AI is new to equity research shops such as Wells Fargo’s, but not to finance. Many hedge funds use machine learning programs to sort through reams of market data, constructing portfolios designed to take advantage of the statistical trends they detect. Banks’ research and sales departments still rely mainly on human judgment. Analysts produce buy, sell, and hold recommendations on specific stocks, create reports used by clients looking for fresh insights, and often inform their thinking with access to corporate executives. It’s squishier and in some ways more difficult than running a quant fund. Morgan Stanley just started using AI to scour data during earnings season, and there are startups helping banks automatically turn data into trading ideas. But Wells Fargo is the first major bank to use the techniques to make public recommendations.

Aiera was born after Sena met Healey through a machine learning conference Sena organized in 2016. The two hit it off, and Healey started advising Sena on AI, helping the analyst brief investors on the technology. Machine learning lets software adapt to new data without human programmers. As Sena and Healey delved deeper into the field, a question bubbled up. “I asked the question, well, can you automate what I do?” Sena says. “And Bryan said, well, you have to explain to me what you do.”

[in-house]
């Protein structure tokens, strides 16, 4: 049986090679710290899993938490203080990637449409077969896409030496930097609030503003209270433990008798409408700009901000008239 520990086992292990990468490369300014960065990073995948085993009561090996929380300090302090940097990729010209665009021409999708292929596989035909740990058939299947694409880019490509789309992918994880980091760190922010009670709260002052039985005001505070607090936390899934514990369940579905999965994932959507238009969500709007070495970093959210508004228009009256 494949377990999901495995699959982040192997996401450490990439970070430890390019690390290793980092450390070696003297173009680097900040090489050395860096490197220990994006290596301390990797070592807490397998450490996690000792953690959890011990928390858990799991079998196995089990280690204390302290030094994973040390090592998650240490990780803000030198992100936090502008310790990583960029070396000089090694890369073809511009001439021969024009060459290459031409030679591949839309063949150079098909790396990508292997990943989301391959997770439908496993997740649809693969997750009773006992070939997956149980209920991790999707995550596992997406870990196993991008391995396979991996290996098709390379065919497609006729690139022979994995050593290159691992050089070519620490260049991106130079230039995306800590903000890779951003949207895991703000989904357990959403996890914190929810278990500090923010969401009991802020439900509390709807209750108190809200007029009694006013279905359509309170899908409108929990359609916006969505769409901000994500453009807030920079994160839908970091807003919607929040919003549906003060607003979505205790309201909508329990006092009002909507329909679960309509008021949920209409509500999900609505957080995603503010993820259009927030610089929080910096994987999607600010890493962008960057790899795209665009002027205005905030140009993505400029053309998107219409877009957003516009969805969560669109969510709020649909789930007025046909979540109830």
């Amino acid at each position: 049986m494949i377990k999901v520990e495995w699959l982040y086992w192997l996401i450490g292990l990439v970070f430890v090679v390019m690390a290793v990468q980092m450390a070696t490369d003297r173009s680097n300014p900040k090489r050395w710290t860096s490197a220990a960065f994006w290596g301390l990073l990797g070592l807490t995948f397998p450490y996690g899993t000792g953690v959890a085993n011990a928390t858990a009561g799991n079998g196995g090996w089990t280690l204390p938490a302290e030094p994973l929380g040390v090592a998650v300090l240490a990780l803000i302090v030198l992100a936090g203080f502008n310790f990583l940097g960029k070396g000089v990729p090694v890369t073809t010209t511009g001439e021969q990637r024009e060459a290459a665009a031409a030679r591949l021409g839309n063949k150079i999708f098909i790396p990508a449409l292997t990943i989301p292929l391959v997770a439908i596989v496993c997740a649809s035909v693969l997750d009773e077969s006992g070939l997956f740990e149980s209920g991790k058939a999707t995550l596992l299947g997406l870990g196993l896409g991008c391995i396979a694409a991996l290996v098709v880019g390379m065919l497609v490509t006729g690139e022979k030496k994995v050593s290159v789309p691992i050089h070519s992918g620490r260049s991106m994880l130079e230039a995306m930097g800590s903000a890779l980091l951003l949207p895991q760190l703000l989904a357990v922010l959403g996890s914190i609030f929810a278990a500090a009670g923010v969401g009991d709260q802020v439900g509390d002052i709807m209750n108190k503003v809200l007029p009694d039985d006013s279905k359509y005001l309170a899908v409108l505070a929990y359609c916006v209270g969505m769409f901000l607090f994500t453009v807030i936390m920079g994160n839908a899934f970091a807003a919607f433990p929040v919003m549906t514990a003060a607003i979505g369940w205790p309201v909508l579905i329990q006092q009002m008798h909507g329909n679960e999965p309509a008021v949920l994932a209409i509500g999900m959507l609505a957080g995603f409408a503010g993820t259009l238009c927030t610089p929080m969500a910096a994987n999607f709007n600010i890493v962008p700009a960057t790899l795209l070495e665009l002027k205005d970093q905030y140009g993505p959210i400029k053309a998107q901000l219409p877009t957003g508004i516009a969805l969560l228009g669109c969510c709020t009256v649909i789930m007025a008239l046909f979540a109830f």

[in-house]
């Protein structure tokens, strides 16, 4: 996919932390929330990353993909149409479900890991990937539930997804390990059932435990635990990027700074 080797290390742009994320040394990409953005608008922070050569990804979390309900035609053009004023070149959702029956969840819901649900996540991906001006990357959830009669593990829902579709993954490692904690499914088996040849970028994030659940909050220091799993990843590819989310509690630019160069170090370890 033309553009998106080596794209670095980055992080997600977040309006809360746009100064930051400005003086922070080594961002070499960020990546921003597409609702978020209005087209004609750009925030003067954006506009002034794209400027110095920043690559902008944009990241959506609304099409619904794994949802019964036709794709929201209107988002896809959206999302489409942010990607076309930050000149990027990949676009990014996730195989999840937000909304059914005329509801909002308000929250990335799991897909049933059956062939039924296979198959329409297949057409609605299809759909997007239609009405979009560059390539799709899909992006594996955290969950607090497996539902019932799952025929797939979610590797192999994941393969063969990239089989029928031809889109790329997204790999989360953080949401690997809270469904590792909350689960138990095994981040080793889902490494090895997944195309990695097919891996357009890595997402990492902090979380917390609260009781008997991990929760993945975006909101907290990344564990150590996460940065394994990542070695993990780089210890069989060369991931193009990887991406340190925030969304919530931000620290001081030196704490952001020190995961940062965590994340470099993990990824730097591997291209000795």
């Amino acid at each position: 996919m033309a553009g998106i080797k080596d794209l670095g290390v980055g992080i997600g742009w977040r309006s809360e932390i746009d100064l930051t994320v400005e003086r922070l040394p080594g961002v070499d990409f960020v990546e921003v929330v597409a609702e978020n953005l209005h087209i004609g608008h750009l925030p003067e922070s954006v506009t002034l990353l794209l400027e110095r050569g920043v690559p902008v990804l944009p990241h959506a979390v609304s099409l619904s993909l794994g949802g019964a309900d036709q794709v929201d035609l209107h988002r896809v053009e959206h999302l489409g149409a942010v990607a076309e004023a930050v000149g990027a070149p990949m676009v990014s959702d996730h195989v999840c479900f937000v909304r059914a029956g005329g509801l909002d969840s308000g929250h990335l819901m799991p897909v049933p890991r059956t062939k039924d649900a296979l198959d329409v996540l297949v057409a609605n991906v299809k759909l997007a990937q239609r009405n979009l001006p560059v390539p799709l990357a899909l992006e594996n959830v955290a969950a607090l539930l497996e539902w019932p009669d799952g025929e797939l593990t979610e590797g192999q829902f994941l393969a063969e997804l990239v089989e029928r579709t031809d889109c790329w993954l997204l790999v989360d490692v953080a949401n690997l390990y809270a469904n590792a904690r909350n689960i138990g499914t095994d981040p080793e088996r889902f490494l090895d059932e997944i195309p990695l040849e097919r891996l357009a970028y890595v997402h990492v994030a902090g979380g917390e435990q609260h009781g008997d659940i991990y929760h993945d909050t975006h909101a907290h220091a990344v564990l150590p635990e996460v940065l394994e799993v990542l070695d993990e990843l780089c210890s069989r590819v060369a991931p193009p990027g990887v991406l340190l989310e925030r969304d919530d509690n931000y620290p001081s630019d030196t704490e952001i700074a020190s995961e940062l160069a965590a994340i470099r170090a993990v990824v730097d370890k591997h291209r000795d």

The system piggybacks on the thinking of countless humans. It scours the internet for stories, earnings reports, social media posts, and analyst research on more than 500 stocks and uses tools such as natural language understanding to turn the words into a measurement of sentiment. “Fear,” “anger,” “joy,” “sadness,” and “surprise” are combined into an overall sentiment score. Aiera then monitors the market to see if the emotions it identified move stock prices. If there’s a correlation, it stores that and uses it to make predictions and churns out one-paragraph summaries of the most relevant information for each stock.

Aiera’s recommendations are for short-term periods. As of early November, calls it made for an eight-hour period had an overall accuracy rate of 88 percent, while 58 percent of its recommendations for eight days worked out, according to Sena. The eight-hour calls do best because there have been so many more of them to feed back into the learning algorithm. Most of those recommendations are holds, which work out well partly because nothing much happens to a stock in a few hours.

“Machine learning in finance is a tough slog,” says Vasant Dhar, a professor at New York University who’s run an AI-powered hedge fund for almost a decade. “It’s easy to fool yourself about how these things work.”